Bishops pay tribute to civil rights activist Rosa Parks


Civil rights pioneer activist Rosa Parks was “an instrument of God,” said Cardinal Adam Maida of Detroit Monday upon hearing of the death Rosa Parks.

"In her own simple way, Rosa Parks changed the history of our nation,” said the cardinal in his message. Parks lived in Detroit and died Monday at the age of 92. Parks action was credited for sparking the U.S. civil rights movement when, in 1955, she refused to move from her seat at the front of the bus, previously reserved for Caucasians, in Alabama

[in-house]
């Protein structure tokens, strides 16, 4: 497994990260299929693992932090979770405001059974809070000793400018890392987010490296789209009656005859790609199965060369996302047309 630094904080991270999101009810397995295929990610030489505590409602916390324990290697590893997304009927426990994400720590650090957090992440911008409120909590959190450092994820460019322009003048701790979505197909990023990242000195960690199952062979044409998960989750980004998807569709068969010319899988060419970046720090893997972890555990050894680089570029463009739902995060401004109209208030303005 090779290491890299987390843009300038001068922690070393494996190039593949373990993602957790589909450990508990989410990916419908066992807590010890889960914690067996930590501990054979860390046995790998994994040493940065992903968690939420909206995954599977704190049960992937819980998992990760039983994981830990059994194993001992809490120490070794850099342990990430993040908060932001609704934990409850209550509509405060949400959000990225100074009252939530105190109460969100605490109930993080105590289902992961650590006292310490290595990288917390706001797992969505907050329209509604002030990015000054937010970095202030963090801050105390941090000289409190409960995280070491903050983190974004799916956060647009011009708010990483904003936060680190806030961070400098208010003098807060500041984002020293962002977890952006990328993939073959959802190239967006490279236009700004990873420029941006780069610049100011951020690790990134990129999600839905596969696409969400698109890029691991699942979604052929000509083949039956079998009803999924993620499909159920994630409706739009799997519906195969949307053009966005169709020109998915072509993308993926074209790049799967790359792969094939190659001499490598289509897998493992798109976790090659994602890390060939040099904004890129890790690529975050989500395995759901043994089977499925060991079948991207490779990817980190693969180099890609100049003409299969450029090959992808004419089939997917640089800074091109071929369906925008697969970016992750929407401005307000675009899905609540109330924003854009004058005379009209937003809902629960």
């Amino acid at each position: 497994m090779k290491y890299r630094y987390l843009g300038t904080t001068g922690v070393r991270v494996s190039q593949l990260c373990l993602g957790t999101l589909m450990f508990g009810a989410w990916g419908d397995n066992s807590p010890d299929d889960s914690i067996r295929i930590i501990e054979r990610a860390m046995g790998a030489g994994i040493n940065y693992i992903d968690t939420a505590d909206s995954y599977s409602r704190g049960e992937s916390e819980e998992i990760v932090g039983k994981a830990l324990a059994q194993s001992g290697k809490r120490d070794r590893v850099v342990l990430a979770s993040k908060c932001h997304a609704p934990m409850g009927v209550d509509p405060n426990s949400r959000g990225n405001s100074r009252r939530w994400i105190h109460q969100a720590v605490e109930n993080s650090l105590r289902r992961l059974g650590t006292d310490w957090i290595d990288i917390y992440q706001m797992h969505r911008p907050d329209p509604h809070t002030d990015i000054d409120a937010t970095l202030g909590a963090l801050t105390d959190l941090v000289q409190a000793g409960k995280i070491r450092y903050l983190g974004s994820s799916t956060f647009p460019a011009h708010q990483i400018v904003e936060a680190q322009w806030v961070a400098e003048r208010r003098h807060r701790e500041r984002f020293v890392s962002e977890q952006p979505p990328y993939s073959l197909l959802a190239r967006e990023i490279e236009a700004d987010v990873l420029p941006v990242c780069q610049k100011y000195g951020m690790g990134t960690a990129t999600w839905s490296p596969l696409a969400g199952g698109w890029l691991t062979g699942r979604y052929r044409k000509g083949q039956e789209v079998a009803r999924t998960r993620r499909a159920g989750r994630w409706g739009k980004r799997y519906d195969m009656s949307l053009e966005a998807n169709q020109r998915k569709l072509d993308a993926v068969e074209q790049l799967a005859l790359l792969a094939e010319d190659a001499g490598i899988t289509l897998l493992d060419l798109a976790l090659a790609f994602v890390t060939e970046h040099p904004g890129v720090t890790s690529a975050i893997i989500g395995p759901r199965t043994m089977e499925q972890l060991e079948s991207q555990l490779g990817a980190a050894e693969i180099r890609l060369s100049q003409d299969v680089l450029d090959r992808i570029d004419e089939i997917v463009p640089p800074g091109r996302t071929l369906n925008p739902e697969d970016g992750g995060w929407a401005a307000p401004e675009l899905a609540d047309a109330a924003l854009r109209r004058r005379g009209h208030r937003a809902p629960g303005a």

“She forced us to recognize the dignity of every person,” the cardinal continued. “She was a prophet -- a common instrument of God inviting us and challenging us to a new vision of solidarity, equality and justice.”

Bishop Eddie Long of Atlanta said Parks “will always be remembered as a shining light in a dim world. Her legacy as a catalyst for social change and justice for all mankind will always be remembered and cherished for countless generations to come.”

“Mrs. Parks’ ultimate stand in life was that she remained seated; her ultimate role as an activist was that she did not move. For that, I honor the life and legacy of the matriarch of a nationwide movement that birthed a global ideology of equality and justice for all,” he said.

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